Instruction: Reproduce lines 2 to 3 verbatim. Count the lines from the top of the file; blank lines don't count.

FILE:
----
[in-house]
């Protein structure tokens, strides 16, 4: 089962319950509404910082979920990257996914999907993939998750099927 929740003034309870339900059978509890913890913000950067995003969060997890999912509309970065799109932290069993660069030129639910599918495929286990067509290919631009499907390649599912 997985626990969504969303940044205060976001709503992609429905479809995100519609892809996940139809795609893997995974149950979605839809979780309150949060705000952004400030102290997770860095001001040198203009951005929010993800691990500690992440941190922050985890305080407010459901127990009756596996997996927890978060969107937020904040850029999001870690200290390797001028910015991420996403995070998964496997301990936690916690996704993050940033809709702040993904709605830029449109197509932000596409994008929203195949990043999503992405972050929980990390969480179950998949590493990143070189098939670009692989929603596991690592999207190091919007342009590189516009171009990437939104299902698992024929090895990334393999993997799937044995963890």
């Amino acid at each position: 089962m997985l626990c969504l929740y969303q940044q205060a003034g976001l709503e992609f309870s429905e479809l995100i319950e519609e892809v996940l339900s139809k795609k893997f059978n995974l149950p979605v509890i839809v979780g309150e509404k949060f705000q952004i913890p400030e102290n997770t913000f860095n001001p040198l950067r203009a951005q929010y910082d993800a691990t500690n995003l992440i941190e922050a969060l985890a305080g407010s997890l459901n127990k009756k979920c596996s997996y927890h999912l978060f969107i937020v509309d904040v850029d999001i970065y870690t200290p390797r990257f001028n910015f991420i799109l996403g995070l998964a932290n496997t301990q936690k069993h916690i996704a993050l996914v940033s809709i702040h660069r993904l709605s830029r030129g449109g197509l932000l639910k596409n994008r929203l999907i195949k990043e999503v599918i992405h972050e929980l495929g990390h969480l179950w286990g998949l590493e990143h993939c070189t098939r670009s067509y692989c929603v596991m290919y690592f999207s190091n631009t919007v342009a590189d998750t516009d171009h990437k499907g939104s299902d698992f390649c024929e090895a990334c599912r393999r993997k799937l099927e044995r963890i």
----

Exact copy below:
């Protein structure tokens, strides 16, 4: 089962319950509404910082979920990257996914999907993939998750099927 929740003034309870339900059978509890913890913000950067995003969060997890999912509309970065799109932290069993660069030129639910599918495929286990067509290919631009499907390649599912 997985626990969504969303940044205060976001709503992609429905479809995100519609892809996940139809795609893997995974149950979605839809979780309150949060705000952004400030102290997770860095001001040198203009951005929010993800691990500690992440941190922050985890305080407010459901127990009756596996997996927890978060969107937020904040850029999001870690200290390797001028910015991420996403995070998964496997301990936690916690996704993050940033809709702040993904709605830029449109197509932000596409994008929203195949990043999503992405972050929980990390969480179950998949590493990143070189098939670009692989929603596991690592999207190091919007342009590189516009171009990437939104299902698992024929090895990334393999993997799937044995963890």
């Amino acid at each position: 089962m997985l626990c969504l929740y969303q940044q205060a003034g976001l709503e992609f309870s429905e479809l995100i319950e519609e892809v996940l339900s139809k795609k893997f059978n995974l149950p979605v509890i839809v979780g309150e509404k949060f705000q952004i913890p400030e102290n997770t913000f860095n001001p040198l950067r203009a951005q929010y910082d993800a691990t500690n995003l992440i941190e922050a969060l985890a305080g407010s997890l459901n127990k009756k979920c596996s997996y927890h999912l978060f969107i937020v509309d904040v850029d999001i970065y870690t200290p390797r990257f001028n910015f991420i799109l996403g995070l998964a932290n496997t301990q936690k069993h916690i996704a993050l996914v940033s809709i702040h660069r993904l709605s830029r030129g449109g197509l932000l639910k596409n994008r929203l999907i195949k990043e999503v599918i992405h972050e929980l495929g990390h969480l179950w286990g998949l590493e990143h993939c070189t098939r670009s067509y692989c929603v596991m290919y690592f999207s190091n631009t919007v342009a590189d998750t516009d171009h990437k499907g939104s299902d698992f390649c024929e090895a990334c599912r393999r993997k799937l099927e044995r963890i």